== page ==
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Friday, December 24, 2010

Housing Trends 2011

A Bigger Role for Home Warranties

No, this isn't a call about where housing prices are headed next year.

Rather, it's an observation that home warranties are becoming a bigger part of real estate sales.

Background

Local utility companies have offered home warranties for years now.

The basic plan typically covers the home's heating plant (forced air furnace or boiler), water heater, fridge and stove; premium coverage add the washer, a/c, dishwasher(s), etc., most often on an ala carte basis.

Such plans have also been a fixture of residential real estate transactions for at least five-plus years.

The most common situation: a home with older -- but still functioning -- mechanical's, where the owner wants to reassure a cash-tight Buyer, but also not bear the expense of preemptively purchasing several new appliances.

Instead, popping $400 or so for a home warranty has been a terrific compromise.

The appeal of such warranties has been further enhanced by the fact that payment is deferred until the home sells, when it is deducted from (buried in?) the home owner's sales proceeds; and the coverage can be assumed and renewed for subsequent years by the Buyer.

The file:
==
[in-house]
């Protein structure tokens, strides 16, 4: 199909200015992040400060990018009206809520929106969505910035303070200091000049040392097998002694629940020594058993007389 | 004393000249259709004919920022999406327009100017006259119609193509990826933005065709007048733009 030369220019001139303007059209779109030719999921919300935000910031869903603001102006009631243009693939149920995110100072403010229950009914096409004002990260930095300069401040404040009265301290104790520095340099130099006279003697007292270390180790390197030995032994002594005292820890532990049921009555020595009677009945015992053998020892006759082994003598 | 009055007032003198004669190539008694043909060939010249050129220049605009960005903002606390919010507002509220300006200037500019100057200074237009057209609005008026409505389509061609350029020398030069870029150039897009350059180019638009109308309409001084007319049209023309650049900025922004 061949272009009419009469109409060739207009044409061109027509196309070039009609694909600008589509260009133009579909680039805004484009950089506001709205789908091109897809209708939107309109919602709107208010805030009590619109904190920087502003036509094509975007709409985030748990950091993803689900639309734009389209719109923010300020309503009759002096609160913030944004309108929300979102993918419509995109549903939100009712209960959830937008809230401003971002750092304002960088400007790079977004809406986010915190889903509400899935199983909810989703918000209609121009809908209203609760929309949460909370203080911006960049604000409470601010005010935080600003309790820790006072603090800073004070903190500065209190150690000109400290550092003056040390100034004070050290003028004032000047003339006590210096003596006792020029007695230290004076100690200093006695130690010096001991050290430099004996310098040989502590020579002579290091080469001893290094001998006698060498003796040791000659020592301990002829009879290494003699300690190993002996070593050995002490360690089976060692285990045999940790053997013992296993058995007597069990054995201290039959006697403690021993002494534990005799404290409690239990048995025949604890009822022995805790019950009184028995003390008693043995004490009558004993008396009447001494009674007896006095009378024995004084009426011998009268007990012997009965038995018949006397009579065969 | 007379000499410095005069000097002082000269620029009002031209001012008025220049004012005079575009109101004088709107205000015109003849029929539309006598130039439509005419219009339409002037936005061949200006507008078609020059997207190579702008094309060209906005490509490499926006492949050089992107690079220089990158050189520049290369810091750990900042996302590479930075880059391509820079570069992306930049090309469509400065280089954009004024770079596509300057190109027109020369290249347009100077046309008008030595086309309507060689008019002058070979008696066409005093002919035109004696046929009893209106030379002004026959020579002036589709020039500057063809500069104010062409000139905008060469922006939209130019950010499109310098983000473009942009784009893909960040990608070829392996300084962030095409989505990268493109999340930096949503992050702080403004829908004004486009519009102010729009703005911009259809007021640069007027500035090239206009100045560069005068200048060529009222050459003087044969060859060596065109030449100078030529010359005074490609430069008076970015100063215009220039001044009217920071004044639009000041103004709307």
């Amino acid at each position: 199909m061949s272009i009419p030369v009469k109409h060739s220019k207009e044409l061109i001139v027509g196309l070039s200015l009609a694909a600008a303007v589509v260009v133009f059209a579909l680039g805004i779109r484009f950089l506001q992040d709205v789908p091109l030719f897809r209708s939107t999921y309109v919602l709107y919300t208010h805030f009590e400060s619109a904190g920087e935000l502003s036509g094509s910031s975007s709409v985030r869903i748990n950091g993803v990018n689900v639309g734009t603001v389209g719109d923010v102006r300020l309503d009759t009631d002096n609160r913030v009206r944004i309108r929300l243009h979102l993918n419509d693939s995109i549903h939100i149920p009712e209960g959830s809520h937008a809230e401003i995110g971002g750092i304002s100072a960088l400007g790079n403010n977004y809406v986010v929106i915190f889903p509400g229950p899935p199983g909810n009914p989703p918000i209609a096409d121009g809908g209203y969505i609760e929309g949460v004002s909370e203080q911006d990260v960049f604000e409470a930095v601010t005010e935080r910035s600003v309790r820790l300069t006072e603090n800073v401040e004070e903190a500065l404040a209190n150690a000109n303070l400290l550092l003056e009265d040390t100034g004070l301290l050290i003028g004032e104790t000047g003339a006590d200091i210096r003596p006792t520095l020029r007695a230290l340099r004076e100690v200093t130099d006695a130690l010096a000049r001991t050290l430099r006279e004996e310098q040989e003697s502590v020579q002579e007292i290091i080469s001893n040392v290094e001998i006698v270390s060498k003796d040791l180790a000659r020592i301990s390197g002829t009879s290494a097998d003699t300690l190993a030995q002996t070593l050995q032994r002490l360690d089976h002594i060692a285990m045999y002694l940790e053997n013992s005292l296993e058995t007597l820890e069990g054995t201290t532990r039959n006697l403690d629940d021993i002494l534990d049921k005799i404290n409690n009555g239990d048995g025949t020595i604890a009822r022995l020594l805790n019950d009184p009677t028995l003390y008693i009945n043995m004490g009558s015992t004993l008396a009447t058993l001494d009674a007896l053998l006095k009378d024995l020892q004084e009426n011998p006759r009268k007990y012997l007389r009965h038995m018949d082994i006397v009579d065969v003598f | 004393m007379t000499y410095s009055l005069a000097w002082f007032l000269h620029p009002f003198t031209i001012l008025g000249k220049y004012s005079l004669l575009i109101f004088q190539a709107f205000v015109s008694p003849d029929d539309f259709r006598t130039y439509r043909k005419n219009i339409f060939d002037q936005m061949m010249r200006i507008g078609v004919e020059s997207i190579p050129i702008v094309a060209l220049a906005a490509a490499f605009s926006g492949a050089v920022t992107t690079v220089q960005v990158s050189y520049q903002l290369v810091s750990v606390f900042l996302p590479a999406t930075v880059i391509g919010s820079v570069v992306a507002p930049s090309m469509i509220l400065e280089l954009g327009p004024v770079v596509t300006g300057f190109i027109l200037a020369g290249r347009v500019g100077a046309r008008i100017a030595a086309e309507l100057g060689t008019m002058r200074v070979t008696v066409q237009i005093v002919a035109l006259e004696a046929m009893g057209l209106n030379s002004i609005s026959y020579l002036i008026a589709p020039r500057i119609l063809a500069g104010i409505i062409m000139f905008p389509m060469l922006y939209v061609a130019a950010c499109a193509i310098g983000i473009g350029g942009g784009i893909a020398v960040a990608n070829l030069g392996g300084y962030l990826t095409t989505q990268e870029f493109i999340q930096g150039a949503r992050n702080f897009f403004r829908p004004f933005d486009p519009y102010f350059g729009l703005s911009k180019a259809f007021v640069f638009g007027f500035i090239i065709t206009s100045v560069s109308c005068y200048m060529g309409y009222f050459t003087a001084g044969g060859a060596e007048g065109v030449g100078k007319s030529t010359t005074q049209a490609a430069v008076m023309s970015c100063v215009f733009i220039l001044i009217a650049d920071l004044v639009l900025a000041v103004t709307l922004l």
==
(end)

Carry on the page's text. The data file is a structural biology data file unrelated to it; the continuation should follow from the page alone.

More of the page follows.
"Opting In"

As home warranties have grown in popularity, three developments have accompanied them.

One. Express mention of home warranties in the standard Minnesota purchase agreement.

So, there's now a clause, 2 years old, addressing whether or not the sale is accompanied by a home warranty, and if so, who's paying for it.

Two. More companies entering the business, and as a result, better pricing.

Locally, amongst utilities, Xcel Energy has been revving up to compete with Centerpoint Energy.

On the private contractor side, HSA, HMS, and several other companies write such policies.

"Leak" vs. "Roof" Coverage

Three. Home warranty policies are evolving and tightening up.

Until recently, private contractors offered a "deluxe" home warranty that, for an extra charge (natch), covered the home's roof and foundation.

However, such coverage was subject to both a deductible and a $2,000 ceiling, and required a private inspection.

Surprise, surprise, those limitations and caveats weren't exactly trumpeted in bold print.

To avoid misunderstandings (and lawsuits), both HSA and HMS now explicitly bill this feature as "leak coverage."

P.S.: And no, slapping a home warranty on a dilapidated home with shot mechanical's isn't a way to get new ones for cheap: all such policies are subject to strict "preexisting condition" clauses.

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